The Hall-Mills Murder Trial in the Old New Yorker

A hundred years earlier this week, on September 16, 1922, a married young man and his teenage lover discovered the bodies of Edward Hall and Eleanor Mills on an abandoned farm near New Brunswick, New Jersey. Hall, who was wearing a dark suit and a panama hat covering his face, was shot once, the bullet piercing his right temple before exiting from under his left ear. Mills, who was wearing a polka-dotted dress and black stockings, sustained three bullets to the head and a wound that nearly cut her neck. The worms had already infected her remains. Someone arranged the bodies under an apple-crab tree in an intimate pose, then within another scandal by placing the victims’ love letters between their bodies. Hall was a prominent Episcopal minister and husband of a blue-blooded wallpaper heir with family ties to Johnson & Johnson. Mills, a working-class housewife, was a soprano in his church choir — and the diocese of Sexton.

Over the next two months, the killings became a staple on front pages across the country, casting celebrities from an eccentric cast of supporting characters: an eccentric man, a teenage flapper, and a theatrical hog farmer, nicknamed the Pig Woman who lived near the site. in which the bodies were found. Despite the case’s notoriety, the initial investigation proved puzzling, and only after public interest intensified did authorities turn their eyes to some of the most obvious suspects: Hall’s rejected widow and two of her male relatives. Prosecutors failed to persuade a grand jury to return any indictments, and readers moved on to New Sensations, a specialty of journalism in the roaring 1920s.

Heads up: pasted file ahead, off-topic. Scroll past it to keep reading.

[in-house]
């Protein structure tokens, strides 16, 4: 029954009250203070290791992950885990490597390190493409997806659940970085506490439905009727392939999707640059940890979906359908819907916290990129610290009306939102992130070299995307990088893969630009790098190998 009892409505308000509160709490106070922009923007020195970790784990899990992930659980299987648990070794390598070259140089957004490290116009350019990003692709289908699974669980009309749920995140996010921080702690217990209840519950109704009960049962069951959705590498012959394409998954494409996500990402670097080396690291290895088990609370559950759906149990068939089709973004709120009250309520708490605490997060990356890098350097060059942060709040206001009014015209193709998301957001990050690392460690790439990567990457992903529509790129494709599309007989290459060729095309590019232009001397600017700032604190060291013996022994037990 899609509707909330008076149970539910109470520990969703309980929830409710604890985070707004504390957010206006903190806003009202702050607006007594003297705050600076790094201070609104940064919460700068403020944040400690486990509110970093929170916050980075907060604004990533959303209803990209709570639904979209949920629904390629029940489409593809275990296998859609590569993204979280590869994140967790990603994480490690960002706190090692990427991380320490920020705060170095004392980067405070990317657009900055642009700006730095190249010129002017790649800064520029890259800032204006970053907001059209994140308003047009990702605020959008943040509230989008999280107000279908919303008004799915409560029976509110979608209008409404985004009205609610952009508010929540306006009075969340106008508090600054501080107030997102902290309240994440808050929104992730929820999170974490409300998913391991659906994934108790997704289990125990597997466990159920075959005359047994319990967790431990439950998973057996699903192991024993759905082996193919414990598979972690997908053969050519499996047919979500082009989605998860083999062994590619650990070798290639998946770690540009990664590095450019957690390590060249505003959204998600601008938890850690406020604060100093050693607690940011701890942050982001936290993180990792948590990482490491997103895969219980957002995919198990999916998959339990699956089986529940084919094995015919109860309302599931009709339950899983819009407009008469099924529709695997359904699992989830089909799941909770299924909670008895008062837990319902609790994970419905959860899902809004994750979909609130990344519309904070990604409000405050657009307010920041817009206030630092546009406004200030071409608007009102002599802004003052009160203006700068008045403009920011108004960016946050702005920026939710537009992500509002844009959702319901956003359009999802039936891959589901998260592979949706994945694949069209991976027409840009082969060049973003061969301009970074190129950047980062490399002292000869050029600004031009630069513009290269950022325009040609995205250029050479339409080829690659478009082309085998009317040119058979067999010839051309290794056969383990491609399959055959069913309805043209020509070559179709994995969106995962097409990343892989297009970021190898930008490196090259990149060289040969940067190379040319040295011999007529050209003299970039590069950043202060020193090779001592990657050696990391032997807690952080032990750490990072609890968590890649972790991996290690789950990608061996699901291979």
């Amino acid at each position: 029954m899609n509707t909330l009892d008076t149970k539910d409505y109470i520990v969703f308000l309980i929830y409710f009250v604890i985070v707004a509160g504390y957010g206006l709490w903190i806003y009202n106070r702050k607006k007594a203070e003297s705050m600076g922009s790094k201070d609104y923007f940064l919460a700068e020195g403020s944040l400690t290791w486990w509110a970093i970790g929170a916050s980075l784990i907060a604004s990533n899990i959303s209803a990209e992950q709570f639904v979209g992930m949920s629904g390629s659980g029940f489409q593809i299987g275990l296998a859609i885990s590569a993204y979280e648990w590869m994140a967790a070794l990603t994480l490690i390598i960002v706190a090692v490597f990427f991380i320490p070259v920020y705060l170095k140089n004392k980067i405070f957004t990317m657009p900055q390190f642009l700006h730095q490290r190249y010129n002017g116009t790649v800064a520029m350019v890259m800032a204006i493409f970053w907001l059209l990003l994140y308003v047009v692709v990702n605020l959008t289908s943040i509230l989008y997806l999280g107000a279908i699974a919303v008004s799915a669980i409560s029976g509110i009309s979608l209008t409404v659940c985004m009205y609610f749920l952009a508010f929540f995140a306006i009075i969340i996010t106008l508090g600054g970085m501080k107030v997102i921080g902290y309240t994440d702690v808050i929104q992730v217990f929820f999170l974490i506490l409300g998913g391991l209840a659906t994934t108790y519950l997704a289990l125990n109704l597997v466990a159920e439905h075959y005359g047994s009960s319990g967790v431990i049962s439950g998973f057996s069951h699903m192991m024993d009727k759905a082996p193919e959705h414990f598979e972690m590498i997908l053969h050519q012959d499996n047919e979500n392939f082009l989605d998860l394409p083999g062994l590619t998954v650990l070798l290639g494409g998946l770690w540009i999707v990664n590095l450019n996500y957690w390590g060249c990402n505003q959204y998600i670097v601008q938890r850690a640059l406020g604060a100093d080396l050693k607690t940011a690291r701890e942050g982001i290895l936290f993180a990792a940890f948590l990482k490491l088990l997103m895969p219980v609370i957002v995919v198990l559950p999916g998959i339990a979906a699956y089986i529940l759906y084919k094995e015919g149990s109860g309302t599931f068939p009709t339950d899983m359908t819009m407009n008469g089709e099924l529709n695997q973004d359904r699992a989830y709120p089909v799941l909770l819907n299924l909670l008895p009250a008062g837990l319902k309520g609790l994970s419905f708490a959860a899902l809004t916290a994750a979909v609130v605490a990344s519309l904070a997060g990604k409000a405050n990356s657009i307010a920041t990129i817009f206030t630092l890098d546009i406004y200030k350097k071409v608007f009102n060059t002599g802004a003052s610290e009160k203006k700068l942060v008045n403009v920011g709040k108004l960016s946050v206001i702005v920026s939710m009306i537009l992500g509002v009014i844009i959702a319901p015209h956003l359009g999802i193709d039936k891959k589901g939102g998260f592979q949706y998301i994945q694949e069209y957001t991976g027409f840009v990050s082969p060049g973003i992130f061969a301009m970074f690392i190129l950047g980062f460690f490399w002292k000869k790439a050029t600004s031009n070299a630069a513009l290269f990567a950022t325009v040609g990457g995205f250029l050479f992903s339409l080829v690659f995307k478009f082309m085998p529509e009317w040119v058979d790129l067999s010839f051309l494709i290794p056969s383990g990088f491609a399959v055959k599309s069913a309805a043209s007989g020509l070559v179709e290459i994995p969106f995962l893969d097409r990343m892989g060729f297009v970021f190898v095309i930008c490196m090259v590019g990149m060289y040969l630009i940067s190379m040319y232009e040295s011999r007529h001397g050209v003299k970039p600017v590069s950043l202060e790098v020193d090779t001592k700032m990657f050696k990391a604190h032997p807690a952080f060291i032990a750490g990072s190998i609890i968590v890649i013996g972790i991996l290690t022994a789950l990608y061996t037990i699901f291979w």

Four years later, the Hall-Mills case is brought back to life with the help of a start-up newspaper in New York City, daily mirror. An unjustifiably low market tabloid – “90 percent entertainment, 10 percent information” – Mirror I was William Randolph HearstResponding to the nation’s number one tabloid, the widely successful New York daily news, founded by Joseph Medel Patterson in 1919. General Philip Allan Payne, obsessed with circulation and newspaper circulation, saw opportunity in the story, and hired one of his best reporters on a secret investigation, a project that produced enough questionable “evidence” to convince the governor of New Jersey Democrats reopened. the case. In July of 1926, after Mirror The exposé flew off newsstands, and Edward Hall’s widow, Frances, faced trial once again. This time, she wasn’t so lucky – a second grand jury decided that she, her two brothers and a stockbroker’s cousin should face their day in court.

The Hall-Mills Trial was back in the Jazz Age The case of O.J. Simpson It became seventy years later. (The former’s fame might have persisted had the murders not been eliminated, in 1932, by another major New Jersey crime, the kidnapping of Charles Lindbergh’s twenty-month-old son, from his bed on the second floor of a secluded mansion outside Princeton. .) Throughout the summer and fall of 1926, hundreds of journalists – including stars such as Damon Runyon And Dorothy Dix — disembarked in New Brunswick, an hour by train from Manhattan, and nearby Somerville, where the trial will begin inside the Palladian-style Somerset County Courthouse. Invading journalists booked hotels and rented houses, making the experiment big business for local landlords, business owners and banAlcohol promoters. The journalists’ work will be occupied by twenty-eight telegraph keyboard operators and an array of copiers. Four stenographers in court recorded the proceedings while one hundred and thirty reporters watched from three rows of hotly contested folding chairs.